Sunday, August 23, 2009

Annie Jones

Annie Jones was born in 1860 with her chin covered in fine hair. Her usual looking parents were said to be shocked by the hair on her face; hair that thickened and grew quickly. She grew sideburns, a full mustache. The usual mother adjusted to the unusual. Annie was nine months old when she joined P.T. Barnum's traveling exhibitions, then billed as the Infant Esau.

When I was a kid I played Esau in a church play. Ten performances or so, not counting dress rehearsals. I don't remember if I wore the hair for those, or just the canvas robe. I only remember pulling on the thick fur on my arms, stroking it.

Annie Jones was famous for the rest of her life. When she was sixteen she married a bally-talker. Fifteen years later she divorced him and married her childhood sweetheart. She survived a childhood kidnapping, learned to play music, and came to be known for her "gracious etiquette." She invested most of her money in real estate.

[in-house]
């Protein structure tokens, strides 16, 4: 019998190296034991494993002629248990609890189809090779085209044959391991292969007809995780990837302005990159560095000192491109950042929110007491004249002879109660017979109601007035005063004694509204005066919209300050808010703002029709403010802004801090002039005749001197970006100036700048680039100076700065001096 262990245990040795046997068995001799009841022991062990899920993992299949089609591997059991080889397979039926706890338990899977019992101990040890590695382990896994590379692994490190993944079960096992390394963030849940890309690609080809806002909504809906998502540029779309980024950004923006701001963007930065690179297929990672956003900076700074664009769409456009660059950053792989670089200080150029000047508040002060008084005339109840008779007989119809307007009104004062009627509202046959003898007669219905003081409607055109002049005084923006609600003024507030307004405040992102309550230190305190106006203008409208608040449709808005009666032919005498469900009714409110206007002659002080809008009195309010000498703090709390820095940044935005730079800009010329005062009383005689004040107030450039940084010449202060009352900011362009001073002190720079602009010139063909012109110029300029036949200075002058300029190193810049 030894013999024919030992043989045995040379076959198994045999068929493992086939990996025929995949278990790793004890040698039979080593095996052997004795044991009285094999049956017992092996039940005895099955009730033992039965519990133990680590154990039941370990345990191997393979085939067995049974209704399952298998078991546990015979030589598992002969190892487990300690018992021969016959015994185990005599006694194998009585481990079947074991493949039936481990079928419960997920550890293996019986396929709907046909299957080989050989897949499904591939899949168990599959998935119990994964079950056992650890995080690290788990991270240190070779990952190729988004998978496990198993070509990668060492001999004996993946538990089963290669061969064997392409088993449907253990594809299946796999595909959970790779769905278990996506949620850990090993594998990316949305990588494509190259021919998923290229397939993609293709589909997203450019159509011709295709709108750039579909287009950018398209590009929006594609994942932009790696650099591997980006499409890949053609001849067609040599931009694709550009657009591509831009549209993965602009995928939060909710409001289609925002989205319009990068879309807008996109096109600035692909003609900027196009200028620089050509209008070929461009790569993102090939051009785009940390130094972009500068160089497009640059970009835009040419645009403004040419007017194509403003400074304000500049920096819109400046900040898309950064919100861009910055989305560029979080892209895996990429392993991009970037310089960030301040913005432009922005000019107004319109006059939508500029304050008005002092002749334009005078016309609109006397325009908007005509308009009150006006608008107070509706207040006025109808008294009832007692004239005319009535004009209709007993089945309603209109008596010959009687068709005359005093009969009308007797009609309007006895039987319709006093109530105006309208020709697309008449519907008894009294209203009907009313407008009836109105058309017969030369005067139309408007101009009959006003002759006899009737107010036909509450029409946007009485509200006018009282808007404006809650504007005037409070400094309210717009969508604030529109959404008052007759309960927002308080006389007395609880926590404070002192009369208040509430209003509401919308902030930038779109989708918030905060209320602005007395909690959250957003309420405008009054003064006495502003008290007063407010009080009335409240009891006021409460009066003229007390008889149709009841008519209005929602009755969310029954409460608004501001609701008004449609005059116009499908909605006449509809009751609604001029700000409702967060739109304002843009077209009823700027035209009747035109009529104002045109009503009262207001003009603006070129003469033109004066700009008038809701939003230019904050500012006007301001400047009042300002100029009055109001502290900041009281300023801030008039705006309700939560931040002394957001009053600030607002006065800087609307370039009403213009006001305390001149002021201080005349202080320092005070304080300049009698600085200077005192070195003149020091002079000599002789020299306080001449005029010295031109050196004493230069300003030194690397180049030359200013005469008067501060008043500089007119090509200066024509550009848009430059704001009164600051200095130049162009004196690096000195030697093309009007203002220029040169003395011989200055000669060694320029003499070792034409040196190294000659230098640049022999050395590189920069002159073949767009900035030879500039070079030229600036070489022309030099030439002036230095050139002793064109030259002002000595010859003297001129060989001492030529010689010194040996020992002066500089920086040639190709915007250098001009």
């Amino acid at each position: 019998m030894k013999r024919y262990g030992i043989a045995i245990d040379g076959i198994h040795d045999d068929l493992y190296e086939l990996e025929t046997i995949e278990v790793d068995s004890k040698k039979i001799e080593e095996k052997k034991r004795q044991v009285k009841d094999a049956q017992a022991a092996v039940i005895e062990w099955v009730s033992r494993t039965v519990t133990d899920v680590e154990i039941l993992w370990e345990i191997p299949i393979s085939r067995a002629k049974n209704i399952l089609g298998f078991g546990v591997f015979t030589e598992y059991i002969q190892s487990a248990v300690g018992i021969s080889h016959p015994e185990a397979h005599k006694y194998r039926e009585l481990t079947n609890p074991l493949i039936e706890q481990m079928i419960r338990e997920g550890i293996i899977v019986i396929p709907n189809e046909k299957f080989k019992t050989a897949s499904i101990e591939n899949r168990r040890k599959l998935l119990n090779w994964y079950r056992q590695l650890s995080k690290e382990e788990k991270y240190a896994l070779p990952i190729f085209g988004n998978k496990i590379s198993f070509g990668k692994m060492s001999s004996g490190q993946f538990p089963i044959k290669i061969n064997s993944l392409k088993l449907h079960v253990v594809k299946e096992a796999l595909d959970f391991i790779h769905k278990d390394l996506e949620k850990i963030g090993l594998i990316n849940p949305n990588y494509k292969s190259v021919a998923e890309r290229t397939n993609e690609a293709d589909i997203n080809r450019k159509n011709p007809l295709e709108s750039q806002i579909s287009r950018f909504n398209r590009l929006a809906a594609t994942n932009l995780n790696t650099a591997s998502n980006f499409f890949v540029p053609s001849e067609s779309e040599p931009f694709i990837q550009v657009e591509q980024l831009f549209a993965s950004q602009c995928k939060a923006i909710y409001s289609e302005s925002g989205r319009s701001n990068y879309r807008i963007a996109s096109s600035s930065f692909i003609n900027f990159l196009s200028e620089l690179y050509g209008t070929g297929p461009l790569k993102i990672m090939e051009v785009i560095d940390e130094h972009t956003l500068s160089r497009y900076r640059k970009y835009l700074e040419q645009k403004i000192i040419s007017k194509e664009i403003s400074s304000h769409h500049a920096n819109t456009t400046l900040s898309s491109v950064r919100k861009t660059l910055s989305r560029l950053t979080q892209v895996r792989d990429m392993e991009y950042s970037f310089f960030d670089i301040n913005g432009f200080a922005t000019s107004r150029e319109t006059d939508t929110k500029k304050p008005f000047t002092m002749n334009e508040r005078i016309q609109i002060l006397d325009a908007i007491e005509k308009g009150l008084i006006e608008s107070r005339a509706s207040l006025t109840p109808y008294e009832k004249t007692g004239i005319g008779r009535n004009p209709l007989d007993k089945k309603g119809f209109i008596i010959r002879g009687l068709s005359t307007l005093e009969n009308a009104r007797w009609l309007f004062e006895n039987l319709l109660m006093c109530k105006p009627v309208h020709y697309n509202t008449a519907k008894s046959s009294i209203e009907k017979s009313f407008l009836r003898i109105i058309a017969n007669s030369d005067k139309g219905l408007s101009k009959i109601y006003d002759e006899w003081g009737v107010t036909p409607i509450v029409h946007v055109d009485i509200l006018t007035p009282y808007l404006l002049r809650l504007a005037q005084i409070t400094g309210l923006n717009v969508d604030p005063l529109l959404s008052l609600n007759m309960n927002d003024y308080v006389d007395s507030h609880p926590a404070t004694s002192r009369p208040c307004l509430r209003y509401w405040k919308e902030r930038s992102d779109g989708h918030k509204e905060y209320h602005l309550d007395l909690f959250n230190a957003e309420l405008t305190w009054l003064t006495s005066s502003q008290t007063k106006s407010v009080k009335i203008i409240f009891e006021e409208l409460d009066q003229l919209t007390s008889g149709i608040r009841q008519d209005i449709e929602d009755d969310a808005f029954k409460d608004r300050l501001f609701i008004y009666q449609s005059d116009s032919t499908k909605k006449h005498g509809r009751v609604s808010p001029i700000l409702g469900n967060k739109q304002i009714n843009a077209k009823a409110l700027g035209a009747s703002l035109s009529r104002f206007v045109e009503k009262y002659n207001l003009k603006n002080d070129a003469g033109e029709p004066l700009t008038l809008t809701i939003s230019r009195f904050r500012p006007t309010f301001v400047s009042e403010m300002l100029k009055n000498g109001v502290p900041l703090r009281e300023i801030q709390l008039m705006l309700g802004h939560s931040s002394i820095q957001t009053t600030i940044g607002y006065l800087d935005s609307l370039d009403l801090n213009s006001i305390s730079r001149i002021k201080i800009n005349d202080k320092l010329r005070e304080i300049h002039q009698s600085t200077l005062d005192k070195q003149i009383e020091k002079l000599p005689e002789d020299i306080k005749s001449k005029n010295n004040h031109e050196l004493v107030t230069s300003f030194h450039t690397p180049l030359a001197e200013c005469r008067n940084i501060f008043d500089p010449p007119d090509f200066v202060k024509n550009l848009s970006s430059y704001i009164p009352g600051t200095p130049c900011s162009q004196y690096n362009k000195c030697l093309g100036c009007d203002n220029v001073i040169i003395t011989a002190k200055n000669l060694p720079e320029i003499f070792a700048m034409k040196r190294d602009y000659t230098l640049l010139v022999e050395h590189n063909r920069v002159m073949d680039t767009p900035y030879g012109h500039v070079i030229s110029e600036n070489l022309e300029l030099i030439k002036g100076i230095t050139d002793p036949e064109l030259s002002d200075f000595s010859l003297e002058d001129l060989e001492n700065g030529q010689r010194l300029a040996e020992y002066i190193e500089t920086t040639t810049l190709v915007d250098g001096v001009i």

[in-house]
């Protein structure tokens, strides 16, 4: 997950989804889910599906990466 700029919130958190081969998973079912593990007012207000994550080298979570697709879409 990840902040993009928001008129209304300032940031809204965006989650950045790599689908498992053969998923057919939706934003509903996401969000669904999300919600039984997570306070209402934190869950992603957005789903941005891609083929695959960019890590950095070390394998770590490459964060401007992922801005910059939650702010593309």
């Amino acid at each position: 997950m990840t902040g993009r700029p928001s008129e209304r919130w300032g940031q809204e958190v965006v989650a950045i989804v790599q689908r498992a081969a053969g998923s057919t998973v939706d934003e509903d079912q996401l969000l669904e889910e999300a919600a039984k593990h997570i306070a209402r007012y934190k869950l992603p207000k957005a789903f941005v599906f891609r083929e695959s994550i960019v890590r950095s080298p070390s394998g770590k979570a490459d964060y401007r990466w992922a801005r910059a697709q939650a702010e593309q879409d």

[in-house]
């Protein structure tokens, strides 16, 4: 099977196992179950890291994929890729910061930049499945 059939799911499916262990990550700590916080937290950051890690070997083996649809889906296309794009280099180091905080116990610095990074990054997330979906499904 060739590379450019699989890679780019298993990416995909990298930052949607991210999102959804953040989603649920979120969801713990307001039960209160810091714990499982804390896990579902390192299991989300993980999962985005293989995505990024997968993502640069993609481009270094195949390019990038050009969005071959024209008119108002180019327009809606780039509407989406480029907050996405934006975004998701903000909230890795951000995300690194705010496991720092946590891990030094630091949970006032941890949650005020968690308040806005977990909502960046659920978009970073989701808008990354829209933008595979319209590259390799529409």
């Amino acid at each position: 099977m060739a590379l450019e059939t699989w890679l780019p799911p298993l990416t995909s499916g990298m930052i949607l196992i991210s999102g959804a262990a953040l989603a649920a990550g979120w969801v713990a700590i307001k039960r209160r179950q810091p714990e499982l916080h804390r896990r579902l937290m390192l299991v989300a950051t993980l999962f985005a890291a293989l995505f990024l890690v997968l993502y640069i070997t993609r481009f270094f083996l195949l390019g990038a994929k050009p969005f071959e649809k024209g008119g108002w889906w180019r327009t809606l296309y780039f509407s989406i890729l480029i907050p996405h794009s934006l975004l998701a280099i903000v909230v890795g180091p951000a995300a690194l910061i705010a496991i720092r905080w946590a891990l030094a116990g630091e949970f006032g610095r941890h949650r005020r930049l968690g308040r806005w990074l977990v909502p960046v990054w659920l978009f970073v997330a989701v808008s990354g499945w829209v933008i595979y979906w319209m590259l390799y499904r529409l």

She was often photographed, in beautiful gowns, corseted to the edge of life. She is lovely and bizarrely soft. These images are perfect covers for Gender Trouble, for the ways they feel nonsensical, and the ways they make perfect sense.

When she was five years old Civil War photographer Matthew Brady took these portraits of her. It was 1865, the same year Alice's Adventures in Wonderland was published. Original illustrations here, here, here, and here.

(My favorite two Matthew Brady battlefield images are here and here.)

Annie died of Tuberculosis when she was 37, shortly after returning home to her mother.